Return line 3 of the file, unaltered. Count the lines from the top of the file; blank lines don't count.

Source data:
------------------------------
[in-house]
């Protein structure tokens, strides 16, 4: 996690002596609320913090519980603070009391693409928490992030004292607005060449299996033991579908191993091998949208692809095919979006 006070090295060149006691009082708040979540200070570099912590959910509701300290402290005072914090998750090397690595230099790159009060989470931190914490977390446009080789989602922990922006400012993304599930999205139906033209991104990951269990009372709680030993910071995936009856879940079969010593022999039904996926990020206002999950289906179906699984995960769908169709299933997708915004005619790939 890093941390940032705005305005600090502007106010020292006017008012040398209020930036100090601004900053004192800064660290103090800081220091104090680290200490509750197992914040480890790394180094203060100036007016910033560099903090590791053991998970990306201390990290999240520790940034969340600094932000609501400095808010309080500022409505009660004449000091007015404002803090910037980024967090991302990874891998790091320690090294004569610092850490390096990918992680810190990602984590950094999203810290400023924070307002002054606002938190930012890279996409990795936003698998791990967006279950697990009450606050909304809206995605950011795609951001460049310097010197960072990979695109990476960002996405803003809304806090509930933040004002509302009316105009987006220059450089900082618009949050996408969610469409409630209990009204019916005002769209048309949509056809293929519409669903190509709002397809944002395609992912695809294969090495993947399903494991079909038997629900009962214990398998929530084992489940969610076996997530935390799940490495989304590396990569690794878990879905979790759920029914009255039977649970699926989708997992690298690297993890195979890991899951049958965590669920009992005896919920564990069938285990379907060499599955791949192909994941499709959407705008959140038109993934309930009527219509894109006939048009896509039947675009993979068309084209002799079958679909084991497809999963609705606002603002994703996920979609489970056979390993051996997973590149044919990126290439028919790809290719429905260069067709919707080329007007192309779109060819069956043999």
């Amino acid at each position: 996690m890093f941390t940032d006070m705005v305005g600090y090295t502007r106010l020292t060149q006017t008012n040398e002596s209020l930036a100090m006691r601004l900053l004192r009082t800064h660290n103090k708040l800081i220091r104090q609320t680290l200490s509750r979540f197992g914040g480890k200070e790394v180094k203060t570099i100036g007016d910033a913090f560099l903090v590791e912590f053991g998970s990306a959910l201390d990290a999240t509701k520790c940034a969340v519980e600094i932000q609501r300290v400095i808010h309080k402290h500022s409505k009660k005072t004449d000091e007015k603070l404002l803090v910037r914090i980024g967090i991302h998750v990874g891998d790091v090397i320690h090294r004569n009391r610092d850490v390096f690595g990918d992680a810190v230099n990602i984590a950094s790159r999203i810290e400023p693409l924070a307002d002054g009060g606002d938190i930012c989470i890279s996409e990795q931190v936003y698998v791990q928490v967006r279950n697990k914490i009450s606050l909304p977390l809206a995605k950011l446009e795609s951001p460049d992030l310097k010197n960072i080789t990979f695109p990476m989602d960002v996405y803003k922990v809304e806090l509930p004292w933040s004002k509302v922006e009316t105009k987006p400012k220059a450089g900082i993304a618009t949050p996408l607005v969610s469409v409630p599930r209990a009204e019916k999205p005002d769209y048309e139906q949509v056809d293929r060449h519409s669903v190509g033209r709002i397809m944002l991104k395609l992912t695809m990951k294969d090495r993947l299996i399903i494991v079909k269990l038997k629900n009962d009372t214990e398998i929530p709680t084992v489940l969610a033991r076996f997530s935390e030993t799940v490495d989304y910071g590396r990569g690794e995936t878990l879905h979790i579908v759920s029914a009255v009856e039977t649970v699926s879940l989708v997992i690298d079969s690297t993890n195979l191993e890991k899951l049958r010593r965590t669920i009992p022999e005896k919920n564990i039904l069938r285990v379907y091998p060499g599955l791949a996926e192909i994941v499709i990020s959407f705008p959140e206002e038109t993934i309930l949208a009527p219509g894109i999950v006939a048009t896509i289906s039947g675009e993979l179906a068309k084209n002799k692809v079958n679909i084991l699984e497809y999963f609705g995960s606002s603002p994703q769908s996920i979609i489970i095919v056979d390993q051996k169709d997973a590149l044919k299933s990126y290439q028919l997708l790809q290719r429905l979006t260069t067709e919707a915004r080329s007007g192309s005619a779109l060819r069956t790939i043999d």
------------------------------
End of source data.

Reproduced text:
């Amino acid at each position: 996690m890093f941390t940032d006070m705005v305005g600090y090295t502007r106010l020292t060149q006017t008012n040398e002596s209020l930036a100090m006691r601004l900053l004192r009082t800064h660290n103090k708040l800081i220091r104090q609320t680290l200490s509750r979540f197992g914040g480890k200070e790394v180094k203060t570099i100036g007016d910033a913090f560099l903090v590791e912590f053991g998970s990306a959910l201390d990290a999240t509701k520790c940034a969340v519980e600094i932000q609501r300290v400095i808010h309080k402290h500022s409505k009660k005072t004449d000091e007015k603070l404002l803090v910037r914090i980024g967090i991302h998750v990874g891998d790091v090397i320690h090294r004569n009391r610092d850490v390096f690595g990918d992680a810190v230099n990602i984590a950094s790159r999203i810290e400023p693409l924070a307002d002054g009060g606002d938190i930012c989470i890279s996409e990795q931190v936003y698998v791990q928490v967006r279950n697990k914490i009450s606050l909304p977390l809206a995605k950011l446009e795609s951001p460049d992030l310097k010197n960072i080789t990979f695109p990476m989602d960002v996405y803003k922990v809304e806090l509930p004292w933040s004002k509302v922006e009316t105009k987006p400012k220059a450089g900082i993304a618009t949050p996408l607005v969610s469409v409630p599930r209990a009204e019916k999205p005002d769209y048309e139906q949509v056809d293929r060449h519409s669903v190509g033209r709002i397809m944002l991104k395609l992912t695809m990951k294969d090495r993947l299996i399903i494991v079909k269990l038997k629900n009962d009372t214990e398998i929530p709680t084992v489940l969610a033991r076996f997530s935390e030993t799940v490495d989304y910071g590396r990569g690794e995936t878990l879905h979790i579908v759920s029914a009255v009856e039977t649970v699926s879940l989708v997992i690298d079969s690297t993890n195979l191993e890991k899951l049958r010593r965590t669920i009992p022999e005896k919920n564990i039904l069938r285990v379907y091998p060499g599955l791949a996926e192909i994941v499709i990020s959407f705008p959140e206002e038109t993934i309930l949208a009527p219509g894109i999950v006939a048009t896509i289906s039947g675009e993979l179906a068309k084209n002799k692809v079958n679909i084991l699984e497809y999963f609705g995960s606002s603002p994703q769908s996920i979609i489970i095919v056979d390993q051996k169709d997973a590149l044919k299933s990126y290439q028919l997708l790809q290719r429905l979006t260069t067709e919707a915004r080329s007007g192309s005619a779109l060819r069956t790939i043999d």